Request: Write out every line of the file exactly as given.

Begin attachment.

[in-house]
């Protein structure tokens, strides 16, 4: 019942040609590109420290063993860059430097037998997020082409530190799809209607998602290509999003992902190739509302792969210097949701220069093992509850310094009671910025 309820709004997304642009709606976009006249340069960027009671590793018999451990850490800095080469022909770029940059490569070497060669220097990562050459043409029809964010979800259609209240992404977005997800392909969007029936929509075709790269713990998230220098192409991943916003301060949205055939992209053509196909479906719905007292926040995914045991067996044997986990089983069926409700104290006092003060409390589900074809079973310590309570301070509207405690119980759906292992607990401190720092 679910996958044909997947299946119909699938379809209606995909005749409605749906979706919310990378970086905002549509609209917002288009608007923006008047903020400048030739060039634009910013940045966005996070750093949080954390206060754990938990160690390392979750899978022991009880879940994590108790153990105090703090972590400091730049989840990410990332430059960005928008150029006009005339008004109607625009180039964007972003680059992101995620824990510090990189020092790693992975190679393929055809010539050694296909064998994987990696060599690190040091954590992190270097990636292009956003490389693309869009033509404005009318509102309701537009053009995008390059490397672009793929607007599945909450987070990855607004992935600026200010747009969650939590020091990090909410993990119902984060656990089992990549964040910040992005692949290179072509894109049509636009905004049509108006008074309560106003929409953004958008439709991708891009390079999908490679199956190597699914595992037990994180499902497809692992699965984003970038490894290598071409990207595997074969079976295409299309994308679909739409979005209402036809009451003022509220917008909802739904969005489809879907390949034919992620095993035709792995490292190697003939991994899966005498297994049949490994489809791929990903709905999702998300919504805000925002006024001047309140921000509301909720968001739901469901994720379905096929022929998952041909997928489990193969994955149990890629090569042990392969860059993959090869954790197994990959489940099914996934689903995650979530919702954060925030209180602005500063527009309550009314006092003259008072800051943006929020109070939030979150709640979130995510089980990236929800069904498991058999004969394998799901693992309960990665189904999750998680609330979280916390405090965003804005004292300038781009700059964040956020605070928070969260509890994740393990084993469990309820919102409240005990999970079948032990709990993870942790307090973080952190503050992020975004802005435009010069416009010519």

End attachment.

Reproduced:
[in-house]
């Protein structure tokens, strides 16, 4: 019942040609590109420290063993860059430097037998997020082409530190799809209607998602290509999003992902190739509302792969210097949701220069093992509850310094009671910025 309820709004997304642009709606976009006249340069960027009671590793018999451990850490800095080469022909770029940059490569070497060669220097990562050459043409029809964010979800259609209240992404977005997800392909969007029936929509075709790269713990998230220098192409991943916003301060949205055939992209053509196909479906719905007292926040995914045991067996044997986990089983069926409700104290006092003060409390589900074809079973310590309570301070509207405690119980759906292992607990401190720092 679910996958044909997947299946119909699938379809209606995909005749409605749906979706919310990378970086905002549509609209917002288009608007923006008047903020400048030739060039634009910013940045966005996070750093949080954390206060754990938990160690390392979750899978022991009880879940994590108790153990105090703090972590400091730049989840990410990332430059960005928008150029006009005339008004109607625009180039964007972003680059992101995620824990510090990189020092790693992975190679393929055809010539050694296909064998994987990696060599690190040091954590992190270097990636292009956003490389693309869009033509404005009318509102309701537009053009995008390059490397672009793929607007599945909450987070990855607004992935600026200010747009969650939590020091990090909410993990119902984060656990089992990549964040910040992005692949290179072509894109049509636009905004049509108006008074309560106003929409953004958008439709991708891009390079999908490679199956190597699914595992037990994180499902497809692992699965984003970038490894290598071409990207595997074969079976295409299309994308679909739409979005209402036809009451003022509220917008909802739904969005489809879907390949034919992620095993035709792995490292190697003939991994899966005498297994049949490994489809791929990903709905999702998300919504805000925002006024001047309140921000509301909720968001739901469901994720379905096929022929998952041909997928489990193969994955149990890629090569042990392969860059993959090869954790197994990959489940099914996934689903995650979530919702954060925030209180602005500063527009309550009314006092003259008072800051943006929020109070939030979150709640979130995510089980990236929800069904498991058999004969394998799901693992309960990665189904999750998680609330979280916390405090965003804005004292300038781009700059964040956020605070928070969260509890994740393990084993469990309820919102409240005990999970079948032990709990993870942790307090973080952190503050992020975004802005435009010069416009010519």